Mon. Feb 6th, 2023

    Clear vision means you get to experience more of the fun that the holiday season has to offer. And these fixes help improve your eyesight without glasses — in seconds!

    13 Best Weight Loss Programs To Help You Shed the Pounds
    No matter if you’re new to the world of weight loss plans or have tried them (almost) all before — there’s a plan out there that’s perfect for you.
    Read More ››

    To see close: Unwrap five candy Santas

    Planning on dining out with old friends in town for the holidays? Nibble on five dark chocolate Santas or a few squares of a chocolate bar first, and you’ll be able to clearly see the restaurant’s specials without pulling out your readers. Recent JAMA Ophthalmology research found cocoa’s polyphenols fine-tune eyes’ ability to see small-print letters against a white page. This improves “contrast vision” almost instantly, an effect that lasts a full 2 hours. Tip: Choose dark chocolate with 72 percent cocoa or higher, which boasts the study-proven concentration of vision-boosting compounds.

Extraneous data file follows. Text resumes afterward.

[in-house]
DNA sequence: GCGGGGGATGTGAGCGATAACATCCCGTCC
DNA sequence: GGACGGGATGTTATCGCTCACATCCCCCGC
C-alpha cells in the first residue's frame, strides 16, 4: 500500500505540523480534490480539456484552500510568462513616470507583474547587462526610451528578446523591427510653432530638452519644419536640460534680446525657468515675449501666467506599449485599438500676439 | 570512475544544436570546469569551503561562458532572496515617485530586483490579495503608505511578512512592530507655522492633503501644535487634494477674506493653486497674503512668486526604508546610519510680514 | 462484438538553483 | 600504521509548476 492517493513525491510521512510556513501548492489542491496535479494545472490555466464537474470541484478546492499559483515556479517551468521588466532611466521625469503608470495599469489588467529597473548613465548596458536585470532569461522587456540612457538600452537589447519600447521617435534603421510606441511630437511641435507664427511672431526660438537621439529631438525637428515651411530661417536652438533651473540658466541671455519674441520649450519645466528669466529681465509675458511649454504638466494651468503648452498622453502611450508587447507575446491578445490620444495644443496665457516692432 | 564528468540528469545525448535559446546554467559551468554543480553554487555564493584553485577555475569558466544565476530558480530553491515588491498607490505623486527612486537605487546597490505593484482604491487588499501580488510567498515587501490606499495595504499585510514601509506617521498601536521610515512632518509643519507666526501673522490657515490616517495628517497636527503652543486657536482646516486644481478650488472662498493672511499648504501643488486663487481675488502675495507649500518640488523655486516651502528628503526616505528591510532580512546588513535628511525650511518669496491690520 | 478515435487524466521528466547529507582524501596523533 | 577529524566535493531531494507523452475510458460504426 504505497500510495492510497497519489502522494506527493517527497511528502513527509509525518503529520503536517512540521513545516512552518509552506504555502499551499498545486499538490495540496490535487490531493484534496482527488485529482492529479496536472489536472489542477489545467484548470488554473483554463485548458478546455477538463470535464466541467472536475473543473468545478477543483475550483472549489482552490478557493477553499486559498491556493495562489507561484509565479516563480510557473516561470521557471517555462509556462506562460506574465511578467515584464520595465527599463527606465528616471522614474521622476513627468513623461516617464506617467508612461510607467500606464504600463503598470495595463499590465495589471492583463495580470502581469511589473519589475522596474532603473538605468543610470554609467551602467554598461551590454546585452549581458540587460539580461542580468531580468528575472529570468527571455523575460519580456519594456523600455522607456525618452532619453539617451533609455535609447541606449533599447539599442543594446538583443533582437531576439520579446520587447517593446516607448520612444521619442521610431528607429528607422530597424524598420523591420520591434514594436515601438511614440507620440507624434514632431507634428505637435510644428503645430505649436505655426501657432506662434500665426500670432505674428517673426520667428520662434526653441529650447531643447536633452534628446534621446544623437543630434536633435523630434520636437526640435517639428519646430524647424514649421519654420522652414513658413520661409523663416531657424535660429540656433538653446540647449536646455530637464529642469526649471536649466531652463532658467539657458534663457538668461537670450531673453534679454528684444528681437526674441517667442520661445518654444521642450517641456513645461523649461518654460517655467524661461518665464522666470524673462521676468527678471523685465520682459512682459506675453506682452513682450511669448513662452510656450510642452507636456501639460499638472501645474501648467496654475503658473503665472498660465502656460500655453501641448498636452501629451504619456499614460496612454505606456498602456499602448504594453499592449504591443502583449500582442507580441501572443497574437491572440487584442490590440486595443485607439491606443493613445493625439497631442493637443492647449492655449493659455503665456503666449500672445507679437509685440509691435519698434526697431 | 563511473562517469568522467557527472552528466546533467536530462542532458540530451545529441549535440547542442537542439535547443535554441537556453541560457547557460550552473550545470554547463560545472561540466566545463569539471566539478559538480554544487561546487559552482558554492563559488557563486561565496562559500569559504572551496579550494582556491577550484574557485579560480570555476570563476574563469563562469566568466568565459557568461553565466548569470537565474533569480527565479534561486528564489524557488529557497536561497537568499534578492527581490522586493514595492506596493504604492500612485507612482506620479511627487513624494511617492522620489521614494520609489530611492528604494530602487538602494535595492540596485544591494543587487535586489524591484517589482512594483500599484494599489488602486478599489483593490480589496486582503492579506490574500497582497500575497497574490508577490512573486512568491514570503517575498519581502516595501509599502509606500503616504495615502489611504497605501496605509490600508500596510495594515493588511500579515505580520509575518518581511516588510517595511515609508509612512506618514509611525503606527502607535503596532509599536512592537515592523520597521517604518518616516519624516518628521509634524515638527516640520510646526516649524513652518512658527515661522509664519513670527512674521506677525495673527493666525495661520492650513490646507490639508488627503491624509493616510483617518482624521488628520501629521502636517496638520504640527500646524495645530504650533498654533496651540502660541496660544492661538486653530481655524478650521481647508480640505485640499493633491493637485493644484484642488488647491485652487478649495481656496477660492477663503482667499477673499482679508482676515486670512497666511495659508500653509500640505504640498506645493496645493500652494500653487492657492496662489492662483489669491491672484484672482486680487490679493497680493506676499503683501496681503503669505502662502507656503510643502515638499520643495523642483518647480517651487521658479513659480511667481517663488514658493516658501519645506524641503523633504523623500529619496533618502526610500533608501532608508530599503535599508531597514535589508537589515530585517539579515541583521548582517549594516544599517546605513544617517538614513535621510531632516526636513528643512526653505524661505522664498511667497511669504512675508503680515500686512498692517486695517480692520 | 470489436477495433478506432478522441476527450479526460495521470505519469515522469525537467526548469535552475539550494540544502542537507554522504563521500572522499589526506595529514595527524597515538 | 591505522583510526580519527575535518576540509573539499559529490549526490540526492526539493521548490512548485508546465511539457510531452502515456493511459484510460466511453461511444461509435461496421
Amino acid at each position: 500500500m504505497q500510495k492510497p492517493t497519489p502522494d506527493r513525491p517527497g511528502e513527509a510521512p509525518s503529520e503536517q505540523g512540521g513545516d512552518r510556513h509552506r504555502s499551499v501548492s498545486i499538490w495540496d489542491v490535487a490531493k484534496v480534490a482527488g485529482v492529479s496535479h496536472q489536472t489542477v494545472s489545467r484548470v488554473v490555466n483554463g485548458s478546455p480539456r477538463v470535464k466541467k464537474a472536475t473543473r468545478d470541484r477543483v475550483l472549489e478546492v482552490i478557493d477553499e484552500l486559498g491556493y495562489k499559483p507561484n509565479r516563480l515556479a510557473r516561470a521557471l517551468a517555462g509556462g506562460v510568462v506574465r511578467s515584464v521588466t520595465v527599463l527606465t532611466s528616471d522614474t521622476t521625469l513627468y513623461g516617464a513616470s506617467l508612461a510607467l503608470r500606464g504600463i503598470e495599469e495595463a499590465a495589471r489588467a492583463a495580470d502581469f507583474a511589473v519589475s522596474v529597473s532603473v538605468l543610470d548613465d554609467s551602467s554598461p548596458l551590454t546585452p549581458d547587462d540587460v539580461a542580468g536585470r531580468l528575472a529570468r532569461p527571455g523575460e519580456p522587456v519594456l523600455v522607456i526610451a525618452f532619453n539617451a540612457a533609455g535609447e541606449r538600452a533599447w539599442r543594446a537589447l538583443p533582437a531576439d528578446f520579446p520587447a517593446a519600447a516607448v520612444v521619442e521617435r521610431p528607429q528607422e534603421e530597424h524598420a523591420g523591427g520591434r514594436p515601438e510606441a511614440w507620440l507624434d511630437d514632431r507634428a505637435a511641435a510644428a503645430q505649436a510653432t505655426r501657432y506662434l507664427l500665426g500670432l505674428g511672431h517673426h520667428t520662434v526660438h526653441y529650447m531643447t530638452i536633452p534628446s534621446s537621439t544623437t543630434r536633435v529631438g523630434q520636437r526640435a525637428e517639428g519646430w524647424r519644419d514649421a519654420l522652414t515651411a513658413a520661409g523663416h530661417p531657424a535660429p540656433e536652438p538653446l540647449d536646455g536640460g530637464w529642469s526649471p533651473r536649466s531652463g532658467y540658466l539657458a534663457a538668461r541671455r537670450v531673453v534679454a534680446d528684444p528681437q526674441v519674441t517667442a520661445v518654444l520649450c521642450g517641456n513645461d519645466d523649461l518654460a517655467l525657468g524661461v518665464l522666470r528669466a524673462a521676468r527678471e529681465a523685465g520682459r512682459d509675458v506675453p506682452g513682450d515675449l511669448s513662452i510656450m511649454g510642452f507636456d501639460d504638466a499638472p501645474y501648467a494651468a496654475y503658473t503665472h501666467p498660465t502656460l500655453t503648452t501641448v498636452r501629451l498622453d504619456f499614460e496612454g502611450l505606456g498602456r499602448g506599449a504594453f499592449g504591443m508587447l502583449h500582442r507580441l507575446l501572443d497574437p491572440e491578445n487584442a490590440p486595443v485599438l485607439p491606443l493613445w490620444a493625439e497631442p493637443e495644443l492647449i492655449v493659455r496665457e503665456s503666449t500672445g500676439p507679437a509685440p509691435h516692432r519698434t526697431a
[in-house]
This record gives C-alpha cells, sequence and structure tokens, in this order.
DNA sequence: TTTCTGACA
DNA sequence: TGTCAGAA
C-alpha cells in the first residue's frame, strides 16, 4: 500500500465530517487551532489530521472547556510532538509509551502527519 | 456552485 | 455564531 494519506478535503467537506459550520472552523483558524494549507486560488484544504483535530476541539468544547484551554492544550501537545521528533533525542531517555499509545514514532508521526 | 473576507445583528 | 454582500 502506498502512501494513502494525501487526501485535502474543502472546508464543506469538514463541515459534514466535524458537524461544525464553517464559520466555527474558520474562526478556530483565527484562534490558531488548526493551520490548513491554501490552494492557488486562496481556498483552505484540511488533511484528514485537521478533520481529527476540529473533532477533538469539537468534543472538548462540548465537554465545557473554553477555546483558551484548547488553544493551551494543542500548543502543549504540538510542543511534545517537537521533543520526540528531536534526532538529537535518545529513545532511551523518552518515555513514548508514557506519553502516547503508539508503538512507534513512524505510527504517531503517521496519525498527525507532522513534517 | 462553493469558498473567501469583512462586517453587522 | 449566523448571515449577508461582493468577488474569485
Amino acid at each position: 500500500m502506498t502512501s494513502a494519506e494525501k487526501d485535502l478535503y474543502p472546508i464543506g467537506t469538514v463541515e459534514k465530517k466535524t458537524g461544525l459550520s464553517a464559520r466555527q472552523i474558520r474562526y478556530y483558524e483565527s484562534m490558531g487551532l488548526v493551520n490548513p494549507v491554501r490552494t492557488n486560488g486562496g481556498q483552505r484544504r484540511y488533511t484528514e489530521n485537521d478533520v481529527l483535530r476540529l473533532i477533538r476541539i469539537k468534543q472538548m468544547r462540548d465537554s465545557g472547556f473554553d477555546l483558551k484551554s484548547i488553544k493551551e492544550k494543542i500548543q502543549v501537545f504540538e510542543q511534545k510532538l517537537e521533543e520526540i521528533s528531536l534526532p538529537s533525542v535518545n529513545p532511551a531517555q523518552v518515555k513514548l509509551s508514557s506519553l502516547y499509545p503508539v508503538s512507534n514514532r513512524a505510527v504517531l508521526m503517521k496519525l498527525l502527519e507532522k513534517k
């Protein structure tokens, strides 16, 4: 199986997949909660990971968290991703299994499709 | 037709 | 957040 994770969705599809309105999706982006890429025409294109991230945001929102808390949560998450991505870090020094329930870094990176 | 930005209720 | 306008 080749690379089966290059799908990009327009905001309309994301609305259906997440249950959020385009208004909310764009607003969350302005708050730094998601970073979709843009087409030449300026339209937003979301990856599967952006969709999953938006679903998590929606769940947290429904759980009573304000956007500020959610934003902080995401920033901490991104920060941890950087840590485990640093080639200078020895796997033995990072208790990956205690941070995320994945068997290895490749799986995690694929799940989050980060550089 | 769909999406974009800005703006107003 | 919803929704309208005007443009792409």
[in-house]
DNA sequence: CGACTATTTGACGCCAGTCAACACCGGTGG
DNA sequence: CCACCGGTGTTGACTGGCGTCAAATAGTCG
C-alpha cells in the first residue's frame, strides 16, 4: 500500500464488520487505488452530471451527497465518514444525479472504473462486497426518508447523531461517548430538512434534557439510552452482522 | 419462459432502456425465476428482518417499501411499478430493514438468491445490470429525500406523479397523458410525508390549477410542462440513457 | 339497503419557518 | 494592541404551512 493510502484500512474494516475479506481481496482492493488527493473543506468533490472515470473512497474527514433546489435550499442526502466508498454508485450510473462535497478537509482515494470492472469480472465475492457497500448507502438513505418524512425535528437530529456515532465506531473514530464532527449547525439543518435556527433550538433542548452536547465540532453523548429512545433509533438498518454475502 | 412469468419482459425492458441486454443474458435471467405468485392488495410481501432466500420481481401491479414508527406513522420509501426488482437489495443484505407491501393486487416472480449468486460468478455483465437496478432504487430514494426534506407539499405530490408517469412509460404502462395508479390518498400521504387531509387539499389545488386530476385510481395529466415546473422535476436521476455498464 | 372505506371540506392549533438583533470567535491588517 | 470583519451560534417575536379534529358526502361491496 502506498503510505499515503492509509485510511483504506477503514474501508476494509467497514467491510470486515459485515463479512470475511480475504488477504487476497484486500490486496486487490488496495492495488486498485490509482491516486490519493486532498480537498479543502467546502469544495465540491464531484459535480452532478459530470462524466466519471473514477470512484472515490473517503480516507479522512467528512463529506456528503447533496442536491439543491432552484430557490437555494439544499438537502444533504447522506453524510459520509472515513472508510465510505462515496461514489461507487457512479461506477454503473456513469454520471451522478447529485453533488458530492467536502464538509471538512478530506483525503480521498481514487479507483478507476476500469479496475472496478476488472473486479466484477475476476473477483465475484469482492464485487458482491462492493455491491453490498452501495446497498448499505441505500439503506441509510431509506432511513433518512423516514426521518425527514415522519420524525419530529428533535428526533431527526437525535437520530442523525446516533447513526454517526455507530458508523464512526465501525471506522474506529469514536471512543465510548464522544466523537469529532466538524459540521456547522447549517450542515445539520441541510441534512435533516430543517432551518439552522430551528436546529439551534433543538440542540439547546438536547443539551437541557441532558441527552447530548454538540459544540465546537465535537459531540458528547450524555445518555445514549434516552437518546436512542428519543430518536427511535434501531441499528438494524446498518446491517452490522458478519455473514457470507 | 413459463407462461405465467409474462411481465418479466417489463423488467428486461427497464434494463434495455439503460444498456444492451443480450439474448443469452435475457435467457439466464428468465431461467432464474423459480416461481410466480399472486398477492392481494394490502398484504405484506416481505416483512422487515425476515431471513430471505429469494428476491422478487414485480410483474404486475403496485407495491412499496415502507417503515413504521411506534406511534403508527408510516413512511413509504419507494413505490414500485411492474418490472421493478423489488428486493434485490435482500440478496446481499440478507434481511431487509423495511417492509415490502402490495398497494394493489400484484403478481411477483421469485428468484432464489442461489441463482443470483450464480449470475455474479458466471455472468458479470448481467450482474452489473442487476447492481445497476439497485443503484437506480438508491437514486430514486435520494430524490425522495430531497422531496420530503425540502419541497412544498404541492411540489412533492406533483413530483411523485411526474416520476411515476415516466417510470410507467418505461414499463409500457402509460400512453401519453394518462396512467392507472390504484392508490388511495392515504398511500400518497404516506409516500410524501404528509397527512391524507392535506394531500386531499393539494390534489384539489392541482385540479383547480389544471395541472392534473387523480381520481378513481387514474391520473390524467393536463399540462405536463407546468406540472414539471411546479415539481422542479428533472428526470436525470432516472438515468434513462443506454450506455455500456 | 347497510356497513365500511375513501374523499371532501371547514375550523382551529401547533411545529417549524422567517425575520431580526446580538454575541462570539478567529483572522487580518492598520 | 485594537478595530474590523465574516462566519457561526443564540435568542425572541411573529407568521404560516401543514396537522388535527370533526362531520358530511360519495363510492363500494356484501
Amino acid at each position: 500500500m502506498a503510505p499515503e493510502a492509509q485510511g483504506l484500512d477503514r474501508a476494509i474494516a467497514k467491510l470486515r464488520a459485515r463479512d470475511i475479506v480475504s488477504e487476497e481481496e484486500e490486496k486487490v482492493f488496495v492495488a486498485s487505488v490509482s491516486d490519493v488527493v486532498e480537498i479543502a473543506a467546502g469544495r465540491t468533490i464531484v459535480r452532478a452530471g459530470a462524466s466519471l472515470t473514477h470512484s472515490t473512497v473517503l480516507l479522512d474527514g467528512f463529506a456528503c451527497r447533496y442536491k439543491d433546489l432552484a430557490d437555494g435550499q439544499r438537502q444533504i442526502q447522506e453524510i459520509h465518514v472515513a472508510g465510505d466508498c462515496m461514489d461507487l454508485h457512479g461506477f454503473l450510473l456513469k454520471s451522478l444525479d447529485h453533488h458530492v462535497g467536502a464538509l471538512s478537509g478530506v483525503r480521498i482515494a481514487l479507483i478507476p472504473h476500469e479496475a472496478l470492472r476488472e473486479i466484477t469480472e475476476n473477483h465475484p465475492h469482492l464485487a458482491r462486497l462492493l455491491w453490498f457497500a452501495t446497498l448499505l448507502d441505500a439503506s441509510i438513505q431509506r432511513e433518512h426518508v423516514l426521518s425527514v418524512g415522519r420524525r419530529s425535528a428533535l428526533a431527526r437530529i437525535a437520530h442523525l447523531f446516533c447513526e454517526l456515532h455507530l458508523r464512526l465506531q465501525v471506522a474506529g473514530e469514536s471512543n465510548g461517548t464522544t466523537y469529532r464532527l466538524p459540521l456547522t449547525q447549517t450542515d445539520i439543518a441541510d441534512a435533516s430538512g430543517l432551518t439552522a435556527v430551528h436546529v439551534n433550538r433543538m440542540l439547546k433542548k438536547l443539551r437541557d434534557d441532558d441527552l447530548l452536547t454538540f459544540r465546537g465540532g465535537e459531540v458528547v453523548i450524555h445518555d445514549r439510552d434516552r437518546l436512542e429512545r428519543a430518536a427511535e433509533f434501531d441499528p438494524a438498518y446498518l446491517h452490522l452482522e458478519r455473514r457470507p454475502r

To see far away: Cross your eyes

    To easily read road signs, cross and uncross your eyes before you start the car. University of California research suggests doing so sharpens distance focus almost instantly. Most of us spend so much time on near-focus tasks, like peering at a computer screen or watching TV, that the neural connections that help our eyes see objects in the distance weaken. But eye-crossing acts as a form of visual exercise, signaling the brain to expand its focus and take in the larger picture. The payoff: vision up to 31 percent better. To do: Focus on an object at least 20 feet from you, then cross your eyes. Uncross them and focus on the object again. Repeat four times.

    To see at night: Try a warming mask

    It can take nearly an hour for eyes to fully adjust from indoor light to the darker outdoors. The fix: 10 minutes before you head out, place a warming pack over your eyes. The soothing temperature relieves the day’s eyestrain and blocks out light, priming cone cells in your retinas to be up to 80 percent better adjusted to the darker landscape, according to U.S. Air Force research.

    This article originally appeared in our print magazine, Woman’s World.

    Leave a Reply

    Your email address will not be published. Required fields are marked *